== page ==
Part Two: (First Edition Chapter Three)

Reading the Road Signs

“I was reminded by conversations with some of you during the break that I should announce that we will follow my presentation with an opportunity for questions and answers. You might want to jot down your questions as we go along.” The stragglers hurried to find their seats as Bill Thompson prepared to continue his seminar.

“There is great joy in knowing that as believers we do not have to fumble through life trying to find our own way. We have seen that God has a blueprint for each of our lives, an ideal life-plan for each individual. Outside of knowing God as our Savior and knowing God as our Sanctifier, knowing God as our Guide is the most important knowledge in life.

Discovering God’s Individual Will

“The third question we are now ready to answer is: What is the correct process for discovering the individual will of God?

“God’s individual will has been likened to a blueprint or a road map for a believer’s life. Before such a blueprint or map can be useful it must be clearly understood. I recall an incident from my college days when a carload of us students were trying vainly to locate the home assigned for our evening lodging when someone [questions/chart] figured out that our homemade map was upside down. We hadn’t appreciated how lost we were until we realized that all of our lefts should have been rights, and all our rights should have been lefts!

“Similarly, Christians have misconceptions about God’s individual road map for their lives. Some of these misconceptions are very common [Figure 7], and I think it would be helpful to correct them before we construct a proper approach to seeking God’s guidance.

“Misconception number one is what I call the Syllabus Search. In college classes each teacher hands out a syllabus which outlines all of the required work for the whole semester. God’s will, however, is not usually revealed like a complete syllabus. It is more like a scroll that is unrolled little by little. Normally, God will reveal your life-plan slowly and progressively. Just as God, by the pillar of cloud, led the children of Israel step by step and day by day, so He will lead you one step at a time. So don’t pray for a syllabus, but rather ask God to unroll your scroll enough for you to see the next step that He wants you to take.

“The second misconception perceives God as a Celestial Killjoy. Some believers are not wholehearted in their search for God’s will because they are afraid of what they might find! They unconsciously think of God as a Cosmic Scrooge who delights in sending people as missionaries to obscure African jungles where the heat is unbearable, the language unspeakable, the food indigestible, and the snakes inhospitable.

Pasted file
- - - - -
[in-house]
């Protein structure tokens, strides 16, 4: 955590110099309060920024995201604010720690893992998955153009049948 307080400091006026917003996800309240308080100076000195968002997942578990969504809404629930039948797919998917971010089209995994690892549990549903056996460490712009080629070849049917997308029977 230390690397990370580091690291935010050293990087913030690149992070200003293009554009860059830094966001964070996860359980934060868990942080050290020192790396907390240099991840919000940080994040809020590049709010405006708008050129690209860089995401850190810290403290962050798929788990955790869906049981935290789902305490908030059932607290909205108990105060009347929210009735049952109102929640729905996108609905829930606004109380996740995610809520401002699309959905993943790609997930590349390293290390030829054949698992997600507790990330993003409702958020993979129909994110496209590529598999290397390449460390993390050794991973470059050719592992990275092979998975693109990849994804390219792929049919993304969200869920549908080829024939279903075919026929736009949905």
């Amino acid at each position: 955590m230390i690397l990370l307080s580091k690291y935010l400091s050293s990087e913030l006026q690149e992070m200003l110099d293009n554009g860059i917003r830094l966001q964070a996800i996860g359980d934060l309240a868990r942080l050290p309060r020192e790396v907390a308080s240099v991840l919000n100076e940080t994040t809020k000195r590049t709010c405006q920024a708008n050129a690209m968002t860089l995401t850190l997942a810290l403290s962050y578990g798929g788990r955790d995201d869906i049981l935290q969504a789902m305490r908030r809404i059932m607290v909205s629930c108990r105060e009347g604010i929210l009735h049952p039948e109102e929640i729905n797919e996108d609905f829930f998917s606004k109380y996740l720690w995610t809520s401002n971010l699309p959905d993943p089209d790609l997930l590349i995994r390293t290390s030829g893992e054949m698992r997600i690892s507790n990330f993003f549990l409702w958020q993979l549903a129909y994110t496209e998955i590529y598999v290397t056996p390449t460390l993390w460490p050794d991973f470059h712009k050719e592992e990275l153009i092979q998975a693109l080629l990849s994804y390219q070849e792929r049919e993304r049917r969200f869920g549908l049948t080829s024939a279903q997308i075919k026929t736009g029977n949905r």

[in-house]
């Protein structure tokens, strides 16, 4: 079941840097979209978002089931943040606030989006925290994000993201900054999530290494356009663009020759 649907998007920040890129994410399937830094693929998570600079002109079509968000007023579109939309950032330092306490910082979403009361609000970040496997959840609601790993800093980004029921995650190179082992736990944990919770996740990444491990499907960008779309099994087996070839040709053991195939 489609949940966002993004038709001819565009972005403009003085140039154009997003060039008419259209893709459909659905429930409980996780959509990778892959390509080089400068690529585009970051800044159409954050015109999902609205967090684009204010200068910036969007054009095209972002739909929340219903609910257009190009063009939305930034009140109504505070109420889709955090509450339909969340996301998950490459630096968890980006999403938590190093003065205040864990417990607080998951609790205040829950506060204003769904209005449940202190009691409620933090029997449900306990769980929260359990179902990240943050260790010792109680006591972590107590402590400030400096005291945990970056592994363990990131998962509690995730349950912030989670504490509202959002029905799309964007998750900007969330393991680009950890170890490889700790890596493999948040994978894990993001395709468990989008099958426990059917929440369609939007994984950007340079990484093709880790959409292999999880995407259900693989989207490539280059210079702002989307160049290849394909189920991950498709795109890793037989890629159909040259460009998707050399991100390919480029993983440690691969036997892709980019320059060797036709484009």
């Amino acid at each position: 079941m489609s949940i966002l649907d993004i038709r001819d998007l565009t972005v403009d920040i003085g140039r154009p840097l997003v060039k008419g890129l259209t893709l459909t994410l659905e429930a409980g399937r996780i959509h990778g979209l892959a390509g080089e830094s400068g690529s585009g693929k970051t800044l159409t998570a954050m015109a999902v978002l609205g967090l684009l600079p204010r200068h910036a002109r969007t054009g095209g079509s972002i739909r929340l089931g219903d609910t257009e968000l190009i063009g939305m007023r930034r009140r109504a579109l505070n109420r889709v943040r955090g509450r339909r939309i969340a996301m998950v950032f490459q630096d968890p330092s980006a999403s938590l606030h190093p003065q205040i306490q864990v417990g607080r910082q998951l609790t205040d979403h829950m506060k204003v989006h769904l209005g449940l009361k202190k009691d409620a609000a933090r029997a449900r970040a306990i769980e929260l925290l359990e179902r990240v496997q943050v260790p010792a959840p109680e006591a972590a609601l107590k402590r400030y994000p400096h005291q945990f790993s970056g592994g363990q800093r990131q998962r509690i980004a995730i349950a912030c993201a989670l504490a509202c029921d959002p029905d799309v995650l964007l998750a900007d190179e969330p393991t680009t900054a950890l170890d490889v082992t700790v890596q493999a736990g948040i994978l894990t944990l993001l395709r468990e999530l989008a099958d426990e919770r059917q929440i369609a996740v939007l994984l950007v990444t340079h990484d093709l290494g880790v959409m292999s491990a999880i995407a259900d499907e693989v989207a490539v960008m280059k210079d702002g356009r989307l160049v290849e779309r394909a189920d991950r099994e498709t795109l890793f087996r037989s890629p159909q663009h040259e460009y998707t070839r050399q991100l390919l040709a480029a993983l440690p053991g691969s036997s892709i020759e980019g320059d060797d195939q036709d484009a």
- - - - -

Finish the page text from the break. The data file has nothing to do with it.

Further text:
“This is a gross caricature of God. He is a loving Heavenly Father who delights in bringing joy to HIs children. There is no place in the world where you can find as much happiness, security, and fulfillment as in the very center of God’s will.

“Misconception number three concerns the Bionic Missionary. The idea is that missionaries are a unique breed of superhuman Christians. People speak only of ‘the call to the missionary,’ or ‘the call to the minister’ as though these are the only believers that God calls.

“Now God does call missionaries and pastors. But He also calls printers, nurses, mechanics, carpenters, and housewives to their life-work as well. One’s vocation is just one part of God’s overall blueprint. Such an important aspect of your life could scarcely be omitted by the Master Designer. God’s vocational call is for saints only–not for missionaries and pastors only. [Figure 7]

“The fourth misconception concerns the requirement for White Hair Only. Maturity will certainly help in discerning God’s will, but the newest Christian who is properly taught can discover God’s will. Indeed, new believers must make decisions just like older believers. An open, willing heart is needed to know God’s will – not white hair. God guided young Joseph, young Daniel, and young Jesus before they had a single grey hair.

“Misconception number five is that of the Lightning Flash. Now lightning did flash and a voice was heard when Saul of Tarsus received guidance on that Damascus road. But such a manifestation is neither normal nor necessary. The Holy Spirit dwells personally in your heart. It is more normal for God to speak through a still small voice, as He did with Elijah, rather than through fire, lightning, or earthquakes (1 Kings 19:12). If lightning flashes, you will not miss it. But do not think you have missed God’s individual will because you saw no lightning.

“The final misunderstanding that we will correct this morning is one I have entitled the Presidential Problem. Some believers have inadvertently assumed that God’s individual will is only concerned with earthshaking choices in our lives. God, however, is aware of the fact that most of our biggest decisions are preceded and brought into being by many smaller events and decisions. The date that seems so insignificant now could turn out to be a date with the woman you will later marry. That is one reason why God cares about the small things in your life and why His individual will for you is detailed. It is detailed so we can cast every decision upon Him – even the non-presidential ones.

“Having cleared out some potential stumbling blocks, we may now move on to consider that process by which we may properly discern God’s will. As we have noted, the individual will of God has been compared to a road map that shows the one road we should take through life. God does not show us our whole journey all at once. It might be more accurate to say that we are given our directions by means of road signs along the way.

“Now literal road signs guide us in different ways. A huge sign over an expressway may guide us miles in advance: `Highway 67/Exit 4 miles.’ A small street sign on a corner pole may guide us moments before we must turn onto a side street: `Lexington Ave’. God gives us ample road signs pointing to His individual will for us. In fact, there are seven such signs that He graciously provides to assure that we arrive safely [Figure 8].